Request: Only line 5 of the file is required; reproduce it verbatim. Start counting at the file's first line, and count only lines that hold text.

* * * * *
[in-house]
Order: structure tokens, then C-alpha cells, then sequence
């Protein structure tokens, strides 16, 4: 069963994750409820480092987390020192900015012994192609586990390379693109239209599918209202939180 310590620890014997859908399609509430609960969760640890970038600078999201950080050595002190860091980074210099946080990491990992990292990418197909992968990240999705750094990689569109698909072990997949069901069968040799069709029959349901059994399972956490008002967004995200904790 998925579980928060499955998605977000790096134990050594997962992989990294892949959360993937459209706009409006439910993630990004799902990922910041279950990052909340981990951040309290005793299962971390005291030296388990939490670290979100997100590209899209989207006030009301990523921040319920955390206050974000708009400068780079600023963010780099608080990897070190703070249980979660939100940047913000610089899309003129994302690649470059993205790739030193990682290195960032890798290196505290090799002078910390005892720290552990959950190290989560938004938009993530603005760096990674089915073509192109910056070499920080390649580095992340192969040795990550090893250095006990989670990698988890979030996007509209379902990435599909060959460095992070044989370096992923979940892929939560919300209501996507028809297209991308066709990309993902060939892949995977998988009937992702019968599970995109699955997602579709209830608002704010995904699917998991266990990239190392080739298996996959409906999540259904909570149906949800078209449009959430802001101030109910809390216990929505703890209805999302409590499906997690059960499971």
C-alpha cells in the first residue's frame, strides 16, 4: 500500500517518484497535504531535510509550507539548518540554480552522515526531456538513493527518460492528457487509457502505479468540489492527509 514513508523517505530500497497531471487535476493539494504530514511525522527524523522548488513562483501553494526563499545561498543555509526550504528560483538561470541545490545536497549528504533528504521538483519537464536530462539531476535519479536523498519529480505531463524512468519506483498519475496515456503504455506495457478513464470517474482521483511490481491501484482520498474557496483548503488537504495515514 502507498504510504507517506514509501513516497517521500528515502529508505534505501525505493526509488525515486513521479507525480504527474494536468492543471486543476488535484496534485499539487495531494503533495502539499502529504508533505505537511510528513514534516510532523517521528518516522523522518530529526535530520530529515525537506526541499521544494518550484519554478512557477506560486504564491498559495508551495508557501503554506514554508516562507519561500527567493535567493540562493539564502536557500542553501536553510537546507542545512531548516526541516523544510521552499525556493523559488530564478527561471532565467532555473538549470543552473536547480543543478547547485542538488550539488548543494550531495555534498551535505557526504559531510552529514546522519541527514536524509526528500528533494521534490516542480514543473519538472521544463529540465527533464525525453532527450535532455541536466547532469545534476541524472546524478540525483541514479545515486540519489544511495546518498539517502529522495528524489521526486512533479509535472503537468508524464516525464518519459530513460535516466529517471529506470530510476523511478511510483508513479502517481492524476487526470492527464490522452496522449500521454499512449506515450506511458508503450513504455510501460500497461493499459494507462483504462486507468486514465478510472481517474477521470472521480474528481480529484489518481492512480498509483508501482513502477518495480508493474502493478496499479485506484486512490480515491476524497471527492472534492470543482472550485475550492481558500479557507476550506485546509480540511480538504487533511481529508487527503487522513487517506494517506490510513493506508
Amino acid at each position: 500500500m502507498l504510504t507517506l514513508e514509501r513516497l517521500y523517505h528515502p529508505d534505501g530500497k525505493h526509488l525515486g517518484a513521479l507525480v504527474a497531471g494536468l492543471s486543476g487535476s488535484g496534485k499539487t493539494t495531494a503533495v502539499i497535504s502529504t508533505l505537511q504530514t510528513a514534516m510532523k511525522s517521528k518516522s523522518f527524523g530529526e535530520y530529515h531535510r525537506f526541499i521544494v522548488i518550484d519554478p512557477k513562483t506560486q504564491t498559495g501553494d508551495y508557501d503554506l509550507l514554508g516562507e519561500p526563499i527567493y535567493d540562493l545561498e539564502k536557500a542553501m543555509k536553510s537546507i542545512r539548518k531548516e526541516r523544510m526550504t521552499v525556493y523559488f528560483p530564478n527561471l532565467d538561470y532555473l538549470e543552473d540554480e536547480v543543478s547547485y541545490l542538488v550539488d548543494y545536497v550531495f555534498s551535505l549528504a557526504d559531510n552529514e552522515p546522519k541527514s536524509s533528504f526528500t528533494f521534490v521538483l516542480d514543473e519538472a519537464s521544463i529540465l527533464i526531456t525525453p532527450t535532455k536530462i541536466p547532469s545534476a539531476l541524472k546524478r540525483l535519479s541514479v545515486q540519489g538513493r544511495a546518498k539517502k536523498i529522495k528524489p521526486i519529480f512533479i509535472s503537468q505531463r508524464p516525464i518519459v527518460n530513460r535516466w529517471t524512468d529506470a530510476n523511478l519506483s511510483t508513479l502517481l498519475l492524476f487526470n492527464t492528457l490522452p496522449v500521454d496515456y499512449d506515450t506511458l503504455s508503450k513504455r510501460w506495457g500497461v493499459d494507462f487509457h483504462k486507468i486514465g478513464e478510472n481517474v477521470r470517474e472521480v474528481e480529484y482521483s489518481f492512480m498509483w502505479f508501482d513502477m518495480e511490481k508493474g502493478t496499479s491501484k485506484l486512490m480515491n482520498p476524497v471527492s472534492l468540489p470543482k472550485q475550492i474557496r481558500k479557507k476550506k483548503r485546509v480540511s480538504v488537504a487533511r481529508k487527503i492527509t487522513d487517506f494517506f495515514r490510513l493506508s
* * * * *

Amino acid at each position: 500500500m502507498l504510504t507517506l514513508e514509501r513516497l517521500y523517505h528515502p529508505d534505501g530500497k525505493h526509488l525515486g517518484a513521479l507525480v504527474a497531471g494536468l492543471s486543476g487535476s488535484g496534485k499539487t493539494t495531494a503533495v502539499i497535504s502529504t508533505l505537511q504530514t510528513a514534516m510532523k511525522s517521528k518516522s523522518f527524523g530529526e535530520y530529515h531535510r525537506f526541499i521544494v522548488i518550484d519554478p512557477k513562483t506560486q504564491t498559495g501553494d508551495y508557501d503554506l509550507l514554508g516562507e519561500p526563499i527567493y535567493d540562493l545561498e539564502k536557500a542553501m543555509k536553510s537546507i542545512r539548518k531548516e526541516r523544510m526550504t521552499v525556493y523559488f528560483p530564478n527561471l532565467d538561470y532555473l538549470e543552473d540554480e536547480v543543478s547547485y541545490l542538488v550539488d548543494y545536497v550531495f555534498s551535505l549528504a557526504d559531510n552529514e552522515p546522519k541527514s536524509s533528504f526528500t528533494f521534490v521538483l516542480d514543473e519538472a519537464s521544463i529540465l527533464i526531456t525525453p532527450t535532455k536530462i541536466p547532469s545534476a539531476l541524472k546524478r540525483l535519479s541514479v545515486q540519489g538513493r544511495a546518498k539517502k536523498i529522495k528524489p521526486i519529480f512533479i509535472s503537468q505531463r508524464p516525464i518519459v527518460n530513460r535516466w529517471t524512468d529506470a530510476n523511478l519506483s511510483t508513479l502517481l498519475l492524476f487526470n492527464t492528457l490522452p496522449v500521454d496515456y499512449d506515450t506511458l503504455s508503450k513504455r510501460w506495457g500497461v493499459d494507462f487509457h483504462k486507468i486514465g478513464e478510472n481517474v477521470r470517474e472521480v474528481e480529484y482521483s489518481f492512480m498509483w502505479f508501482d513502477m518495480e511490481k508493474g502493478t496499479s491501484k485506484l486512490m480515491n482520498p476524497v471527492s472534492l468540489p470543482k472550485q475550492i474557496r481558500k479557507k476550506k483548503r485546509v480540511s480538504v488537504a487533511r481529508k487527503i492527509t487522513d487517506f494517506f495515514r490510513l493506508s